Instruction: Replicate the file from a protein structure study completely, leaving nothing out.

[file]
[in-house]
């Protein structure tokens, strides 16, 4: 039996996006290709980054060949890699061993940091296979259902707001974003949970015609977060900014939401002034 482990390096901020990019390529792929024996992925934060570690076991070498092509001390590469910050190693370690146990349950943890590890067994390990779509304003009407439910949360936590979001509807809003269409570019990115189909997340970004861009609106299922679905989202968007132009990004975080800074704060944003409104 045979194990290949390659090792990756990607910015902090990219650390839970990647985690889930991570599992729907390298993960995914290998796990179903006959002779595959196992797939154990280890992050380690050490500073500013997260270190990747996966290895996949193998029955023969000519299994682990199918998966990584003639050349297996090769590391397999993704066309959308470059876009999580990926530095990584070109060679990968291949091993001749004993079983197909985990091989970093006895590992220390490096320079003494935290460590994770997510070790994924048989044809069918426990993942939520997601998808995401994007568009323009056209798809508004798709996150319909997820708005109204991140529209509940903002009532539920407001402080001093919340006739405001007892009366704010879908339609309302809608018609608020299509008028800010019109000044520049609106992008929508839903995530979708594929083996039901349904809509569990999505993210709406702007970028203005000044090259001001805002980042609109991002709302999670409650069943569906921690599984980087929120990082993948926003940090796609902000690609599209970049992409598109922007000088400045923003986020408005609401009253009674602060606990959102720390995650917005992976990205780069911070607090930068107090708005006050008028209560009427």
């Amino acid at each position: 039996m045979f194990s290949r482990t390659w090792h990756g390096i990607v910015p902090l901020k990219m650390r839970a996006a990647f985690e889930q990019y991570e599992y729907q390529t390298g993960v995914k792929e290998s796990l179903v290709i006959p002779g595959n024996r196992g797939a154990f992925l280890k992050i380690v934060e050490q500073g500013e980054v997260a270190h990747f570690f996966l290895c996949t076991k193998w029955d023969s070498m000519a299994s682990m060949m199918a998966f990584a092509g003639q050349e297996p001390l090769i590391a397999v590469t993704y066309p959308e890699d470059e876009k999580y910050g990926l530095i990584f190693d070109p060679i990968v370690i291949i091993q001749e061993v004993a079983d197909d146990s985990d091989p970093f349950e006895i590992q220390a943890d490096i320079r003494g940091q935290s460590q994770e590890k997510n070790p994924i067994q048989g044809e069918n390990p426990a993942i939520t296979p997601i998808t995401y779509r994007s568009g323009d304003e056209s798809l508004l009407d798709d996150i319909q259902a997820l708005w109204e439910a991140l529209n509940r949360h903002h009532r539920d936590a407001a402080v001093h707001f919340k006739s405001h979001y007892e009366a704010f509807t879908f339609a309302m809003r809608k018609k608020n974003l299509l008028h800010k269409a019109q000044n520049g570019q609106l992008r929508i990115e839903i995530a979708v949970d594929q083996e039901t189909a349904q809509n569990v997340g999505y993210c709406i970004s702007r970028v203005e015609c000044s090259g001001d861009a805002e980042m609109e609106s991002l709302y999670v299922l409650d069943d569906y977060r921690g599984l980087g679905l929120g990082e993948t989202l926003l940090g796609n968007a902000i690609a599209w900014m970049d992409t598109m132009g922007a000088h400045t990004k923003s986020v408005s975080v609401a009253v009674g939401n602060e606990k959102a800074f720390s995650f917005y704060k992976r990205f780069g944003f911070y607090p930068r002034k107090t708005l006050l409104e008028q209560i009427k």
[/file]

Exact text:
[in-house]
């Protein structure tokens, strides 16, 4: 039996996006290709980054060949890699061993940091296979259902707001974003949970015609977060900014939401002034 482990390096901020990019390529792929024996992925934060570690076991070498092509001390590469910050190693370690146990349950943890590890067994390990779509304003009407439910949360936590979001509807809003269409570019990115189909997340970004861009609106299922679905989202968007132009990004975080800074704060944003409104 045979194990290949390659090792990756990607910015902090990219650390839970990647985690889930991570599992729907390298993960995914290998796990179903006959002779595959196992797939154990280890992050380690050490500073500013997260270190990747996966290895996949193998029955023969000519299994682990199918998966990584003639050349297996090769590391397999993704066309959308470059876009999580990926530095990584070109060679990968291949091993001749004993079983197909985990091989970093006895590992220390490096320079003494935290460590994770997510070790994924048989044809069918426990993942939520997601998808995401994007568009323009056209798809508004798709996150319909997820708005109204991140529209509940903002009532539920407001402080001093919340006739405001007892009366704010879908339609309302809608018609608020299509008028800010019109000044520049609106992008929508839903995530979708594929083996039901349904809509569990999505993210709406702007970028203005000044090259001001805002980042609109991002709302999670409650069943569906921690599984980087929120990082993948926003940090796609902000690609599209970049992409598109922007000088400045923003986020408005609401009253009674602060606990959102720390995650917005992976990205780069911070607090930068107090708005006050008028209560009427």
């Amino acid at each position: 039996m045979f194990s290949r482990t390659w090792h990756g390096i990607v910015p902090l901020k990219m650390r839970a996006a990647f985690e889930q990019y991570e599992y729907q390529t390298g993960v995914k792929e290998s796990l179903v290709i006959p002779g595959n024996r196992g797939a154990f992925l280890k992050i380690v934060e050490q500073g500013e980054v997260a270190h990747f570690f996966l290895c996949t076991k193998w029955d023969s070498m000519a299994s682990m060949m199918a998966f990584a092509g003639q050349e297996p001390l090769i590391a397999v590469t993704y066309p959308e890699d470059e876009k999580y910050g990926l530095i990584f190693d070109p060679i990968v370690i291949i091993q001749e061993v004993a079983d197909d146990s985990d091989p970093f349950e006895i590992q220390a943890d490096i320079r003494g940091q935290s460590q994770e590890k997510n070790p994924i067994q048989g044809e069918n390990p426990a993942i939520t296979p997601i998808t995401y779509r994007s568009g323009d304003e056209s798809l508004l009407d798709d996150i319909q259902a997820l708005w109204e439910a991140l529209n509940r949360h903002h009532r539920d936590a407001a402080v001093h707001f919340k006739s405001h979001y007892e009366a704010f509807t879908f339609a309302m809003r809608k018609k608020n974003l299509l008028h800010k269409a019109q000044n520049g570019q609106l992008r929508i990115e839903i995530a979708v949970d594929q083996e039901t189909a349904q809509n569990v997340g999505y993210c709406i970004s702007r970028v203005e015609c000044s090259g001001d861009a805002e980042m609109e609106s991002l709302y999670v299922l409650d069943d569906y977060r921690g599984l980087g679905l929120g990082e993948t989202l926003l940090g796609n968007a902000i690609a599209w900014m970049d992409t598109m132009g922007a000088h400045t990004k923003s986020v408005s975080v609401a009253v009674g939401n602060e606990k959102a800074f720390s995650f917005y704060k992976r990205f780069g944003f911070y607090p930068r002034k107090t708005l006050l409104e008028q209560i009427k």